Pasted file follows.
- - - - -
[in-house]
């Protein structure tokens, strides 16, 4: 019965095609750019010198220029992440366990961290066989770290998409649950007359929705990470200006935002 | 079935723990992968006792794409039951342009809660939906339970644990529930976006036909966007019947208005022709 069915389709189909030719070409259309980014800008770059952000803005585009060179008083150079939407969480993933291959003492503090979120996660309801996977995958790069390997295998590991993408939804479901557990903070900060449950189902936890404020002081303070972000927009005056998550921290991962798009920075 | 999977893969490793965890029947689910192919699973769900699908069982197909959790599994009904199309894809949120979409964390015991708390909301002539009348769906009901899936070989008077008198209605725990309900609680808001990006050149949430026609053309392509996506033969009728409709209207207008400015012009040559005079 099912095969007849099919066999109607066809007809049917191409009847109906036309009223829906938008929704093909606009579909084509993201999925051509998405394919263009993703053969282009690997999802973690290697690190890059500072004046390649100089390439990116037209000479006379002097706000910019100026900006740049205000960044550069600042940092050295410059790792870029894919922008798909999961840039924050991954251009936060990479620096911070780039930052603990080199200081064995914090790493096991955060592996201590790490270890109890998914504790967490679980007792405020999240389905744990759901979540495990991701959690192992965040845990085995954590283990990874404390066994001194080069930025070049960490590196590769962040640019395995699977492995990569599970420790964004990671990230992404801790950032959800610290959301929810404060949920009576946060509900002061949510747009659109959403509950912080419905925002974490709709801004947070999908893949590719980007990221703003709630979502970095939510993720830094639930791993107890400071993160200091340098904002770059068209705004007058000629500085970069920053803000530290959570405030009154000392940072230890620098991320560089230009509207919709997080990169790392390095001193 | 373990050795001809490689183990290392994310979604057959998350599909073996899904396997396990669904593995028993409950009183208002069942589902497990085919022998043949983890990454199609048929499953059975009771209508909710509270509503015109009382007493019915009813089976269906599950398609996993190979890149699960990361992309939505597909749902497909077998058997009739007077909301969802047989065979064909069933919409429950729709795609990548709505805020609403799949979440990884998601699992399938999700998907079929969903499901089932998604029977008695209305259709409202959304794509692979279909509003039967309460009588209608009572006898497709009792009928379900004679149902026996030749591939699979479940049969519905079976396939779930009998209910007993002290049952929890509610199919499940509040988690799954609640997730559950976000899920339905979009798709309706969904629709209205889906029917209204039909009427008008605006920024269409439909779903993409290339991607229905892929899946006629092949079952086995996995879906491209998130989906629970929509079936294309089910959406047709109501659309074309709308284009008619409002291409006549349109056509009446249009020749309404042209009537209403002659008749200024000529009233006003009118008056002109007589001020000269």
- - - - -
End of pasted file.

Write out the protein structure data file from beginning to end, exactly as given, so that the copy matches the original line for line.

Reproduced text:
[in-house]
């Protein structure tokens, strides 16, 4: 019965095609750019010198220029992440366990961290066989770290998409649950007359929705990470200006935002 | 079935723990992968006792794409039951342009809660939906339970644990529930976006036909966007019947208005022709 069915389709189909030719070409259309980014800008770059952000803005585009060179008083150079939407969480993933291959003492503090979120996660309801996977995958790069390997295998590991993408939804479901557990903070900060449950189902936890404020002081303070972000927009005056998550921290991962798009920075 | 999977893969490793965890029947689910192919699973769900699908069982197909959790599994009904199309894809949120979409964390015991708390909301002539009348769906009901899936070989008077008198209605725990309900609680808001990006050149949430026609053309392509996506033969009728409709209207207008400015012009040559005079 099912095969007849099919066999109607066809007809049917191409009847109906036309009223829906938008929704093909606009579909084509993201999925051509998405394919263009993703053969282009690997999802973690290697690190890059500072004046390649100089390439990116037209000479006379002097706000910019100026900006740049205000960044550069600042940092050295410059790792870029894919922008798909999961840039924050991954251009936060990479620096911070780039930052603990080199200081064995914090790493096991955060592996201590790490270890109890998914504790967490679980007792405020999240389905744990759901979540495990991701959690192992965040845990085995954590283990990874404390066994001194080069930025070049960490590196590769962040640019395995699977492995990569599970420790964004990671990230992404801790950032959800610290959301929810404060949920009576946060509900002061949510747009659109959403509950912080419905925002974490709709801004947070999908893949590719980007990221703003709630979502970095939510993720830094639930791993107890400071993160200091340098904002770059068209705004007058000629500085970069920053803000530290959570405030009154000392940072230890620098991320560089230009509207919709997080990169790392390095001193 | 373990050795001809490689183990290392994310979604057959998350599909073996899904396997396990669904593995028993409950009183208002069942589902497990085919022998043949983890990454199609048929499953059975009771209508909710509270509503015109009382007493019915009813089976269906599950398609996993190979890149699960990361992309939505597909749902497909077998058997009739007077909301969802047989065979064909069933919409429950729709795609990548709505805020609403799949979440990884998601699992399938999700998907079929969903499901089932998604029977008695209305259709409202959304794509692979279909509003039967309460009588209608009572006898497709009792009928379900004679149902026996030749591939699979479940049969519905079976396939779930009998209910007993002290049952929890509610199919499940509040988690799954609640997730559950976000899920339905979009798709309706969904629709209205889906029917209204039909009427008008605006920024269409439909779903993409290339991607229905892929899946006629092949079952086995996995879906491209998130989906629970929509079936294309089910959406047709109501659309074309709308284009008619409002291409006549349109056509009446249009020749309404042209009537209403002659008749200024000529009233006003009118008056002109007589001020000269």